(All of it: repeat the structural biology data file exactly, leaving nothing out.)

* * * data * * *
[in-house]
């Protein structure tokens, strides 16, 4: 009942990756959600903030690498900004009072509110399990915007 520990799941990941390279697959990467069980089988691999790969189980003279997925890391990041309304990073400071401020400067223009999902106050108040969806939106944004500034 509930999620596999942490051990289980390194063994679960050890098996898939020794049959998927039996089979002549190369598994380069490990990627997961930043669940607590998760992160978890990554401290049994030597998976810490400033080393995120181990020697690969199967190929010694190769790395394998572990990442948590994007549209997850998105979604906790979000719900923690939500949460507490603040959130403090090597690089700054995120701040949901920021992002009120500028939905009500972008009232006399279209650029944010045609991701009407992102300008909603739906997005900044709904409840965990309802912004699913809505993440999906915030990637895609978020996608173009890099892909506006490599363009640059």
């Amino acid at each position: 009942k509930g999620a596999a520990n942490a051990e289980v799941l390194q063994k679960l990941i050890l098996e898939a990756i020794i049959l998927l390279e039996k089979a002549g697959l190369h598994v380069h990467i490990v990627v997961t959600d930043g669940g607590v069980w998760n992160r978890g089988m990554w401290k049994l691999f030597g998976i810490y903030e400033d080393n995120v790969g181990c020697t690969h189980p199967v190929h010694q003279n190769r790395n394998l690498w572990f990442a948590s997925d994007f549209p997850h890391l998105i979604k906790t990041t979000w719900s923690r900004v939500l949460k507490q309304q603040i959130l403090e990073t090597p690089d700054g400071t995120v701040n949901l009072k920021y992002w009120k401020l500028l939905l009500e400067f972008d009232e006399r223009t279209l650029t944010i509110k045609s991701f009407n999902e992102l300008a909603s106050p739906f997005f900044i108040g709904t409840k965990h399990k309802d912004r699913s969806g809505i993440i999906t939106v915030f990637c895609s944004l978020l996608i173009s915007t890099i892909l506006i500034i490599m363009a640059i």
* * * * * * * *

[in-house]
């Protein structure tokens, strides 16, 4: 009942990756959600903030690498900004009072509110399990915007 520990799941990941390279697959990467069980089988691999790969189980003279997925890391990041309304990073400071401020400067223009999902106050108040969806939106944004500034 509930999620596999942490051990289980390194063994679960050890098996898939020794049959998927039996089979002549190369598994380069490990990627997961930043669940607590998760992160978890990554401290049994030597998976810490400033080393995120181990020697690969199967190929010694190769790395394998572990990442948590994007549209997850998105979604906790979000719900923690939500949460507490603040959130403090090597690089700054995120701040949901920021992002009120500028939905009500972008009232006399279209650029944010045609991701009407992102300008909603739906997005900044709904409840965990309802912004699913809505993440999906915030990637895609978020996608173009890099892909506006490599363009640059």
């Amino acid at each position: 009942k509930g999620a596999a520990n942490a051990e289980v799941l390194q063994k679960l990941i050890l098996e898939a990756i020794i049959l998927l390279e039996k089979a002549g697959l190369h598994v380069h990467i490990v990627v997961t959600d930043g669940g607590v069980w998760n992160r978890g089988m990554w401290k049994l691999f030597g998976i810490y903030e400033d080393n995120v790969g181990c020697t690969h189980p199967v190929h010694q003279n190769r790395n394998l690498w572990f990442a948590s997925d994007f549209p997850h890391l998105i979604k906790t990041t979000w719900s923690r900004v939500l949460k507490q309304q603040i959130l403090e990073t090597p690089d700054g400071t995120v701040n949901l009072k920021y992002w009120k401020l500028l939905l009500e400067f972008d009232e006399r223009t279209l650029t944010i509110k045609s991701f009407n999902e992102l300008a909603s106050p739906f997005f900044i108040g709904t409840k965990h399990k309802d912004r699913s969806g809505i993440i999906t939106v915030f990637c895609s944004l978020l996608i173009s915007t890099i892909l506006i500034i490599m363009a640059i």